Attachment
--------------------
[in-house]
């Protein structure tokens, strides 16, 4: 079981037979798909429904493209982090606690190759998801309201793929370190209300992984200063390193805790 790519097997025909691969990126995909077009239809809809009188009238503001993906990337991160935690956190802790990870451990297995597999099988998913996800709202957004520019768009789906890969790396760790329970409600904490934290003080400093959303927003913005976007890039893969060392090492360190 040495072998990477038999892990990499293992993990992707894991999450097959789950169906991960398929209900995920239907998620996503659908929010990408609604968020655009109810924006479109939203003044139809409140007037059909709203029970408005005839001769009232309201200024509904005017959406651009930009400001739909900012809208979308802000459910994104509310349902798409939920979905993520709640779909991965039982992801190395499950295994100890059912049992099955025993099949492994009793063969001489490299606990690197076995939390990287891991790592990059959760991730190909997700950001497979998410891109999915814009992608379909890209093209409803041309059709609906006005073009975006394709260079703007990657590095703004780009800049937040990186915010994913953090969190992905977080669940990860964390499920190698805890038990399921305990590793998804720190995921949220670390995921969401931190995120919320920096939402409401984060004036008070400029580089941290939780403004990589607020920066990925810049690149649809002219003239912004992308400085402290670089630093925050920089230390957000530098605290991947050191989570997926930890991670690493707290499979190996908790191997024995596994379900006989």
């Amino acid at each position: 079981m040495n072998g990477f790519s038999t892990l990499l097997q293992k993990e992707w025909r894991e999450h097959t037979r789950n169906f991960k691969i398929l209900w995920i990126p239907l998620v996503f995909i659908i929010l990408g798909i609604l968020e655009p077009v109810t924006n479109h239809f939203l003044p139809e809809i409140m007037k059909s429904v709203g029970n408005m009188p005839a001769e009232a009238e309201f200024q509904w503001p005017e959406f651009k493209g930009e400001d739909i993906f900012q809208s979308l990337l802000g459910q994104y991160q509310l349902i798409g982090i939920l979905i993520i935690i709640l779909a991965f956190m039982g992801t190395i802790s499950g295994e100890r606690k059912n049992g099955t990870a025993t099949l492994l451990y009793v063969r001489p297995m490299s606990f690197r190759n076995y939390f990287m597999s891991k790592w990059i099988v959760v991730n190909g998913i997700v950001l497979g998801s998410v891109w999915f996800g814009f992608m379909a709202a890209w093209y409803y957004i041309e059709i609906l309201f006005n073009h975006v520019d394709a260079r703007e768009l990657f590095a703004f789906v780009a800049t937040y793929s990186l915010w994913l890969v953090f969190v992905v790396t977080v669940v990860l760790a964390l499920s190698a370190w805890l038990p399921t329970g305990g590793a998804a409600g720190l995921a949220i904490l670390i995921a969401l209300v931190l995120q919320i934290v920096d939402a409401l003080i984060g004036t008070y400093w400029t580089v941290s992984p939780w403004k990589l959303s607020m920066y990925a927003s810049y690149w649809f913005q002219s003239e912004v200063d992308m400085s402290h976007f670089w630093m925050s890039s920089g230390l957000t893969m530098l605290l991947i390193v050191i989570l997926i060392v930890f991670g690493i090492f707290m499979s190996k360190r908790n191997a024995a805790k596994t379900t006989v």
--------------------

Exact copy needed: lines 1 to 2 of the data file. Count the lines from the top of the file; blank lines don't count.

[in-house]
């Protein structure tokens, strides 16, 4: 079981037979798909429904493209982090606690190759998801309201793929370190209300992984200063390193805790 790519097997025909691969990126995909077009239809809809009188009238503001993906990337991160935690956190802790990870451990297995597999099988998913996800709202957004520019768009789906890969790396760790329970409600904490934290003080400093959303927003913005976007890039893969060392090492360190 040495072998990477038999892990990499293992993990992707894991999450097959789950169906991960398929209900995920239907998620996503659908929010990408609604968020655009109810924006479109939203003044139809409140007037059909709203029970408005005839001769009232309201200024509904005017959406651009930009400001739909900012809208979308802000459910994104509310349902798409939920979905993520709640779909991965039982992801190395499950295994100890059912049992099955025993099949492994009793063969001489490299606990690197076995939390990287891991790592990059959760991730190909997700950001497979998410891109999915814009992608379909890209093209409803041309059709609906006005073009975006394709260079703007990657590095703004780009800049937040990186915010994913953090969190992905977080669940990860964390499920190698805890038990399921305990590793998804720190995921949220670390995921969401931190995120919320920096939402409401984060004036008070400029580089941290939780403004990589607020920066990925810049690149649809002219003239912004992308400085402290670089630093925050920089230390957000530098605290991947050191989570997926930890991670690493707290499979190996908790191997024995596994379900006989």